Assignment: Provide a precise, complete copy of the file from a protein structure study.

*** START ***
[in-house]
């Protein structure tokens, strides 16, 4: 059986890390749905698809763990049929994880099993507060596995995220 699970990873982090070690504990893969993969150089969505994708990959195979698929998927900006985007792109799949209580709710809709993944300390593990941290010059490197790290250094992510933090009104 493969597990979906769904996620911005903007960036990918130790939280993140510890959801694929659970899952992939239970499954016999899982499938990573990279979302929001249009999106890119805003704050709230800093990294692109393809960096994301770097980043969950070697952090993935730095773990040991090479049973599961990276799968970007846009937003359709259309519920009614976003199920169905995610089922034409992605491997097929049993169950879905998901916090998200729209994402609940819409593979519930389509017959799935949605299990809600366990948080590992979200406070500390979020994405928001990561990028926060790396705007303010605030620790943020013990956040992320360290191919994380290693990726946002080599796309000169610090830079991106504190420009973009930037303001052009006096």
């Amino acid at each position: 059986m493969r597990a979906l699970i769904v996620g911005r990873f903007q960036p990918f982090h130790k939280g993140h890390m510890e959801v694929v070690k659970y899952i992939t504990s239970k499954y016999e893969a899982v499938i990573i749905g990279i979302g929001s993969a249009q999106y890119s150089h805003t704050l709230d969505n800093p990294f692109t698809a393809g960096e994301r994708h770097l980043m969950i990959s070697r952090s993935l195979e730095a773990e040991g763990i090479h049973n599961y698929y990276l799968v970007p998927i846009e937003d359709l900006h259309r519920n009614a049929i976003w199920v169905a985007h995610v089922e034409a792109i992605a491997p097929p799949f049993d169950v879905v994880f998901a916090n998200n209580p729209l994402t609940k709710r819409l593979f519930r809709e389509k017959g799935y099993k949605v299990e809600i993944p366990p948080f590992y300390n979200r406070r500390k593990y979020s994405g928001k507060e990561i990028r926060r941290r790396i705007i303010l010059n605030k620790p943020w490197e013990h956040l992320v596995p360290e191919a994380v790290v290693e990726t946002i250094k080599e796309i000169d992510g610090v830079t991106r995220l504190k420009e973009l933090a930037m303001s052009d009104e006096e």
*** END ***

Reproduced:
[in-house]
């Protein structure tokens, strides 16, 4: 059986890390749905698809763990049929994880099993507060596995995220 699970990873982090070690504990893969993969150089969505994708990959195979698929998927900006985007792109799949209580709710809709993944300390593990941290010059490197790290250094992510933090009104 493969597990979906769904996620911005903007960036990918130790939280993140510890959801694929659970899952992939239970499954016999899982499938990573990279979302929001249009999106890119805003704050709230800093990294692109393809960096994301770097980043969950070697952090993935730095773990040991090479049973599961990276799968970007846009937003359709259309519920009614976003199920169905995610089922034409992605491997097929049993169950879905998901916090998200729209994402609940819409593979519930389509017959799935949605299990809600366990948080590992979200406070500390979020994405928001990561990028926060790396705007303010605030620790943020013990956040992320360290191919994380290693990726946002080599796309000169610090830079991106504190420009973009930037303001052009006096």
């Amino acid at each position: 059986m493969r597990a979906l699970i769904v996620g911005r990873f903007q960036p990918f982090h130790k939280g993140h890390m510890e959801v694929v070690k659970y899952i992939t504990s239970k499954y016999e893969a899982v499938i990573i749905g990279i979302g929001s993969a249009q999106y890119s150089h805003t704050l709230d969505n800093p990294f692109t698809a393809g960096e994301r994708h770097l980043m969950i990959s070697r952090s993935l195979e730095a773990e040991g763990i090479h049973n599961y698929y990276l799968v970007p998927i846009e937003d359709l900006h259309r519920n009614a049929i976003w199920v169905a985007h995610v089922e034409a792109i992605a491997p097929p799949f049993d169950v879905v994880f998901a916090n998200n209580p729209l994402t609940k709710r819409l593979f519930r809709e389509k017959g799935y099993k949605v299990e809600i993944p366990p948080f590992y300390n979200r406070r500390k593990y979020s994405g928001k507060e990561i990028r926060r941290r790396i705007i303010l010059n605030k620790p943020w490197e013990h956040l992320v596995p360290e191919a994380v790290v290693e990726t946002i250094k080599e796309i000169d992510g610090v830079t991106r995220l504190k420009e973009l933090a930037m303001s052009d009104e006096e």